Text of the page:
Theory of Relativity Special Relativity Explained

“Put your hand on a hot stove for a minute, and it seems like an hour. Sit with a pretty girl for an hour, and it seems like a minute. THAT’S relativity.” -Albert Einstein

It should be noted that the above quote is NOT the principle of relativity.
Albert Einstein, working quietly at the patent office in Berne, without any contact with the professional physics community, managed to come up with his famous Special Theory of Relativity (STR). His 1905 paper makes two postulates. Namely,

-The speed of light is the same for all observers no matter how they move.
-The laws of physics are the same in any inertial frame of reference

The first statement defies our everyday common sense. How can a person on a moving train measure light to be traveling at the same speed as someone at rest? However, this fundamental property of light has now been confirmed experimentally by many precise experiments. In other words, all observers, regardless of their state of motion, will measure the same speed for light. This strange and counter-intuitive behavior lies at the very heart of relativity theory.

The second statement is based on common, everyday experiences. A ball thrown up in the air on a train moving at constant velocity would fall straight back down, (instead of being swept back). All physical phenomena occurring on that train would behave just as they would if they were at rest on the ground. This concept is not new however; Italian physicist and philosopher Galileo Galileii came up with this concept in 1632 showing that there is no absolute motion or absolute rest. Thus Einstein did not create the principle of relativity; rather his main contribution was to reinterpret it as being fundamental than either Newton’s laws or the conceived notion of absolute time, and to insightfully explore its implications regarding the nature of time, light and space.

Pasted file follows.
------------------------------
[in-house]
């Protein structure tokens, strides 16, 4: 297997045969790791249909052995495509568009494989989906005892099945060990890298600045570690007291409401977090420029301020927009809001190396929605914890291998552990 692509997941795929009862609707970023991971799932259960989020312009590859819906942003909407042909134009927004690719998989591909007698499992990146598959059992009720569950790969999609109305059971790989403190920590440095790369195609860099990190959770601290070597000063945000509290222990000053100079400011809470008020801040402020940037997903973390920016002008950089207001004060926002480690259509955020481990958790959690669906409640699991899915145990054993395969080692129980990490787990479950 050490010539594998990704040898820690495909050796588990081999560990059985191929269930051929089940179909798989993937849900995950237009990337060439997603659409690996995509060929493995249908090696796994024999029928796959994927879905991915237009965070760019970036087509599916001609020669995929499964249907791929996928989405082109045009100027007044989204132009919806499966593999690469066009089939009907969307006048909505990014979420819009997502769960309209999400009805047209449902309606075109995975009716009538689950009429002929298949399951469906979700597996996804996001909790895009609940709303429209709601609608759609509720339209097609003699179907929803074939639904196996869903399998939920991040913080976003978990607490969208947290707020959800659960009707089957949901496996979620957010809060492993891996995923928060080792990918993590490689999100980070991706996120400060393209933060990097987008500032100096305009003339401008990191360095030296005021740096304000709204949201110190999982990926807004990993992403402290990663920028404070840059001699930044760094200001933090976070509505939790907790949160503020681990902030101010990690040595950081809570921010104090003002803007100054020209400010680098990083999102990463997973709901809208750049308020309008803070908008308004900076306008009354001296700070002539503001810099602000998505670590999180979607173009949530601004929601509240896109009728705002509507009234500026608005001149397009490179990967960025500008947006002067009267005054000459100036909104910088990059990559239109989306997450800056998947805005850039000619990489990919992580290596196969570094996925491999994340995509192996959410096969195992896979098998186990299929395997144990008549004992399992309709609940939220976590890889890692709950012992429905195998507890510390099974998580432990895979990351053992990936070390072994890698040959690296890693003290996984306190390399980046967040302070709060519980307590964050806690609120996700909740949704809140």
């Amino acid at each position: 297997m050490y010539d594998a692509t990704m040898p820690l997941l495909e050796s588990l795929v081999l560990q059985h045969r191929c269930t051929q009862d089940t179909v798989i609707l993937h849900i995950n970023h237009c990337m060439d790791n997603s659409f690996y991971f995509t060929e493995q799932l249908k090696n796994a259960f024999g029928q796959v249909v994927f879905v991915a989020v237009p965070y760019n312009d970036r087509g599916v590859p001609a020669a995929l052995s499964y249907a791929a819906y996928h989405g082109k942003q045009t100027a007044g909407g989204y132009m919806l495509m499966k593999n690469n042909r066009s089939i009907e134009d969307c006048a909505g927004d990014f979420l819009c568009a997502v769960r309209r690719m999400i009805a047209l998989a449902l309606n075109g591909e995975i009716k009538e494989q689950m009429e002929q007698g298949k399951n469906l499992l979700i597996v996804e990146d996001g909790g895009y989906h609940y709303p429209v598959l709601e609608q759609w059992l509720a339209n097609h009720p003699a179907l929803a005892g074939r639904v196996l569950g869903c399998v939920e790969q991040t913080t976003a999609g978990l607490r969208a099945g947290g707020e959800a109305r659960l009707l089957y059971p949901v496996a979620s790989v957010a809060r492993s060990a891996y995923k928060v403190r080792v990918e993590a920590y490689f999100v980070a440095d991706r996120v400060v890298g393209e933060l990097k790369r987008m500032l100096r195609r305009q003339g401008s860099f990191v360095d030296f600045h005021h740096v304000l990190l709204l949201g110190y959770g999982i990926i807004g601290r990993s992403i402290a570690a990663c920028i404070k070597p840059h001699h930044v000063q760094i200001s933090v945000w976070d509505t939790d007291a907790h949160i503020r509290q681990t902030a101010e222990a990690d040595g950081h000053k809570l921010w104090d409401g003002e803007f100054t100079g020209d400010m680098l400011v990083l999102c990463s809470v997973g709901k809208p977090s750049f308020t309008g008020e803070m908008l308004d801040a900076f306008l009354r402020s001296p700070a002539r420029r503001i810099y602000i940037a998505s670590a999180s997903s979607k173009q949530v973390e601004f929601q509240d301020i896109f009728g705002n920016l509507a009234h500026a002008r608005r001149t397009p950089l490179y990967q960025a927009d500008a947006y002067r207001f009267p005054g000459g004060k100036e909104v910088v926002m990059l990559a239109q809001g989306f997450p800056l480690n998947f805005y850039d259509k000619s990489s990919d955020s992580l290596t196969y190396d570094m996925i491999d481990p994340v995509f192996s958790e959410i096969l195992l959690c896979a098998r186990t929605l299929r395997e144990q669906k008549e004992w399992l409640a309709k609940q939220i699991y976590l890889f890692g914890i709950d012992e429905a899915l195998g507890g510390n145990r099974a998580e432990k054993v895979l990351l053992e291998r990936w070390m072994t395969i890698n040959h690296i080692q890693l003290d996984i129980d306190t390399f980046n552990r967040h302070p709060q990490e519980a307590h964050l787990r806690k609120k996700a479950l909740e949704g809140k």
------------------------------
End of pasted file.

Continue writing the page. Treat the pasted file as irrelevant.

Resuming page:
The startling implication regarding the STR is that perceptions of length and time need not be the same for all observers and depends on the relative movement between the two observers. Both length and time are not absolute as Newton predicted. The closer you approach the speed of light, the more the passage of time seems to stretch or “dilate”.

For the first time, a legitimate form of time travel has been discovered. The faster you travel, the slower is your passage of time relative to the rest of the universe when your journey ends. You would have traveled to the future by virtue of aging slower than the world outside. The faster you travel, the more pronounced this effect becomes.

If you want to see what Earth will be like 1,000 years from now, all you have to do is get into a spaceship, travel to a nearby star slightly less than 500 light years away and return, traveling at 99.995% the speed of light. The Earth will be 1,000 years older but you will have only have aged 10 years. The particle accelerator at CERN, a laboratory near Geneva, has been able to propel electrons up to speeds of 99.999999999% the speed of light, so such speeds are possible. However, this is only a one-way ticket into the future. Once you get there, you must remain there, as Einstein’s theory offered no way back.